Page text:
[Scriptoris] Fountains vs. dippers, was- Scribe Materials

Elaine Crittenden letebts at earthlink.net
Sun Mar 12 22:03:26 PST 2006

Hi! I'm back and I just downloaded hundreds of SCA-based emails. I am 
responding to the latest ones:

In my experience, I agree with the cartridge inks' being hardly more than
glorified colored water, which will sometimes dissolve the sizing in some
papers and go "gray." I also would warn against "drawing inks," which
contain shellac and can gum up the fountain pen royally. Acrylic-based inks,
when dried, also ruin the pen.

My *real* objection to fountain pens for anything other than check-writing
or making notes in a day-timer book is that nibs wear down, and you lose the
fine line vs. thick line contrasts that make edged pen writing so elegant.
On Tiffany & Co. paper and Crane paper (the same thing, just different
watermarks), I find I start losing the fine-line elegance after about thirty
envelopes or so, when I am doing "modern" commissions (but using Arrighi
italic with moderate flourishing, certainly *not* Tagliente style!!!).

My problem, especially with my students who show up with Speedball dip
nibs,is that Speedballs not only can't be cleaned easily by just popping off
their top-loader reservoirs (as can Wm. Mitchell/Rexel's detachable
bottom-loader pieces), is that the tension on the reservoirs cannot be
adjusted to accomodate the change of viscosity between thick inks (or ones
with metallic particles in them) and the thinner inks, when a change is

I do have a helpful hint for Speedball dip nib users: to have a bigger
reservoir area, slip a tine of some tweezers between the nib and the
reservoir, pinching the reservoir. Gently bend the reservoir point into an
arc, keeping its tip touching the nib's topside. The extra "ooch-up" will
accomodate more ink, won't "dam up" with thicker ink, and is easier to clean
with a toothbrush bristle scrub.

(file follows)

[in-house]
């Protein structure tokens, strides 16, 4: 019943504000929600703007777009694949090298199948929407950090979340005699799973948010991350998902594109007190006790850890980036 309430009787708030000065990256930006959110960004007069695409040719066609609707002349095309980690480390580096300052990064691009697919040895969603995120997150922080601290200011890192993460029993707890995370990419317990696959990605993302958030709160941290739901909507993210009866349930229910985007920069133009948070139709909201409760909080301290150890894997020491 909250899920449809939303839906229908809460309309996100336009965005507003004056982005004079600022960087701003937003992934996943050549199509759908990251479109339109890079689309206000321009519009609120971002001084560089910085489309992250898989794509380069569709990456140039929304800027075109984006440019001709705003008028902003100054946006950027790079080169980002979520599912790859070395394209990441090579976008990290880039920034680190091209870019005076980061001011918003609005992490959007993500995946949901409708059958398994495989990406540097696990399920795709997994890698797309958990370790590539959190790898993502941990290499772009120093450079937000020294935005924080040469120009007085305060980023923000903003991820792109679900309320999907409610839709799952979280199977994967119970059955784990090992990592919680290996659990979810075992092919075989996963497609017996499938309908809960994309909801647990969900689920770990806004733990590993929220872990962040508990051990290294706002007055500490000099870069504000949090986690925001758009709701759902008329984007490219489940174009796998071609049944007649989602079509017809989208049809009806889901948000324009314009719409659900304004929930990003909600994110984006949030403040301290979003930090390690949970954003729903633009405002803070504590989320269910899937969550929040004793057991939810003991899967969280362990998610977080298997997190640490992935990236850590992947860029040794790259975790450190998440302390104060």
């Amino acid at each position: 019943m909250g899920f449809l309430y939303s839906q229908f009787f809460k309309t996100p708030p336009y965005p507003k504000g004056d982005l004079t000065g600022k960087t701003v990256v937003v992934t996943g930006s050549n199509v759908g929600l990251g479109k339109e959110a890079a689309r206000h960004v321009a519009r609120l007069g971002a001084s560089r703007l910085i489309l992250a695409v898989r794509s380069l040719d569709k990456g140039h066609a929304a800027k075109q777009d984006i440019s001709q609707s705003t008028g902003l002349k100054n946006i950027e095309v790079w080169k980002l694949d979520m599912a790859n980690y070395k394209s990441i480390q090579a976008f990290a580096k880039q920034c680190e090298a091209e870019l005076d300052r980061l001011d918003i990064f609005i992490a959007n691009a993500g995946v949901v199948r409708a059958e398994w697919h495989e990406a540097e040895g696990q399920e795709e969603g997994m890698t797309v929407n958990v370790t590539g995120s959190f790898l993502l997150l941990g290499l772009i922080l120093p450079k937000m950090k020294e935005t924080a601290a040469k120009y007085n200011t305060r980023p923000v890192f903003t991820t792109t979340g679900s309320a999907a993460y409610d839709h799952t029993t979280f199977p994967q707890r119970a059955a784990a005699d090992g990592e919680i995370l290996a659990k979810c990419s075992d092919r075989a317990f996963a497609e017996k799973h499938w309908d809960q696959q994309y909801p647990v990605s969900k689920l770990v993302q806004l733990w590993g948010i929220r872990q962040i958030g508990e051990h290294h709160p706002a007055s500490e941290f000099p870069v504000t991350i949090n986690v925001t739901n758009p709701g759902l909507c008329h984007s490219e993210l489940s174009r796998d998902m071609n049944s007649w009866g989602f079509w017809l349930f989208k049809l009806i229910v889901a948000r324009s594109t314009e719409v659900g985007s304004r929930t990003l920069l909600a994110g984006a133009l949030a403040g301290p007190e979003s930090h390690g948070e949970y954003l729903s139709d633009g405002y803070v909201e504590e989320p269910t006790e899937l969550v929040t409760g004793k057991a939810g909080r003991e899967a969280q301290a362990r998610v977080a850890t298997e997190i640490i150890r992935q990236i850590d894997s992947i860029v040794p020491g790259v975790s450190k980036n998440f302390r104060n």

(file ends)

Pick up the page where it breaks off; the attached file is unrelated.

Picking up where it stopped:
>From: g_r.cathan at att.net
>To: "Scribes within Ansteorra - SCA, Inc." <scriptoris at ansteorra.org>
>Subject: [Scriptoris] Scribe Materials
>Date: Sat THMar 11,2006,2:53 PM

> -------------- Original message from Diane Rudin <serena1570 at yahoo.com>:
> --------------
> Serina wrote...
>> Just in case some people don't know:
>> *Don't* buy Schaffer cartridge pens or just about any ink sold in little
>> plastic cartridges. Schaffer cartridge pens have very thick, blunt nibs that
>> make it impossible to achieve a truly period look. The more critical issue,
>> however, is the cartridge ink.
>>Choice of materials can be a matter of personal taste as well as pocket
> book. (snip) That said there is nothing wrong with using a Schaffer cartridge
> when you are just learning calligraphy or if you are doing field scribing.
> ...Serina wrote
>> The stuff in the little plastic cartridges is highly fugitive dye-ink. (snip)
> And she is absolutely right, the ink in most manufactured cartridges is not
> light fast and will fade. The cartridges can be emptied, cleaned and
> refilled with a permanent ink or replaced with a bladder. I personally like
> Calli, a non-clogging pigmented lightfast waterproof ink for fountain pens.
>> If you *have* to use a cartridge ink, buy one that's labeled "acid-free
>> permanent non-fading archival pigmented ink", or some other combination of
>> those terms. Then, test it by writing big on a page, cutting the page in half
>> to place one part in a drawer and the other part in a very sunny window, and
>> compare the two after a year.
>> I prefer Platignum or Rotring cartridge pens, and I fill the reservoir with
>> quality ink. Yes, they're harder to clean. For my part, I'd rather spend a
>> few minutes cleaning a pen than many, many hours re-doing a piece that's
>> Speedball "dip"-pen nibs...are another issue altogether. I can't stand to
>> with them, but some people can get good results with them.

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